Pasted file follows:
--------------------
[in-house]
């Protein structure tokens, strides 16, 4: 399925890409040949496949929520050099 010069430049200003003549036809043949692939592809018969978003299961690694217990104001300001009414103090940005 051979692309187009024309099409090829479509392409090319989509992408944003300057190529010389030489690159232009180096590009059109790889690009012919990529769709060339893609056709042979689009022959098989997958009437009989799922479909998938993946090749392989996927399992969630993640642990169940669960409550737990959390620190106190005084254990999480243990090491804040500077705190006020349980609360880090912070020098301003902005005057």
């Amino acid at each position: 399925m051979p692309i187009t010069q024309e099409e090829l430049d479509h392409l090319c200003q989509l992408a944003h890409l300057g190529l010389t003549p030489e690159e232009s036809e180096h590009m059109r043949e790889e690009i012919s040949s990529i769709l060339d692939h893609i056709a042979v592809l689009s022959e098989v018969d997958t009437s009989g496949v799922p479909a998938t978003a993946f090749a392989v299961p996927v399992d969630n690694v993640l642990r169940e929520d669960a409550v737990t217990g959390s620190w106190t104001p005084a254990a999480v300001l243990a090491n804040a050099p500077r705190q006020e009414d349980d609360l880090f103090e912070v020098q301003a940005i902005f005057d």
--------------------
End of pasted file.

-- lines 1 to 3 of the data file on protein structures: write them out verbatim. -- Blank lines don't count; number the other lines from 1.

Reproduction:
[in-house]
């Protein structure tokens, strides 16, 4: 399925890409040949496949929520050099 010069430049200003003549036809043949692939592809018969978003299961690694217990104001300001009414103090940005 051979692309187009024309099409090829479509392409090319989509992408944003300057190529010389030489690159232009180096590009059109790889690009012919990529769709060339893609056709042979689009022959098989997958009437009989799922479909998938993946090749392989996927399992969630993640642990169940669960409550737990959390620190106190005084254990999480243990090491804040500077705190006020349980609360880090912070020098301003902005005057």
């Amino acid at each position: 399925m051979p692309i187009t010069q024309e099409e090829l430049d479509h392409l090319c200003q989509l992408a944003h890409l300057g190529l010389t003549p030489e690159e232009s036809e180096h590009m059109r043949e790889e690009i012919s040949s990529i769709l060339d692939h893609i056709a042979v592809l689009s022959e098989v018969d997958t009437s009989g496949v799922p479909a998938t978003a993946f090749a392989v299961p996927v399992d969630n690694v993640l642990r169940e929520d669960a409550v737990t217990g959390s620190w106190t104001p005084a254990a999480v300001l243990a090491n804040a050099p500077r705190q006020e009414d349980d609360l880090f103090e912070v020098q301003a940005i902005f005057d």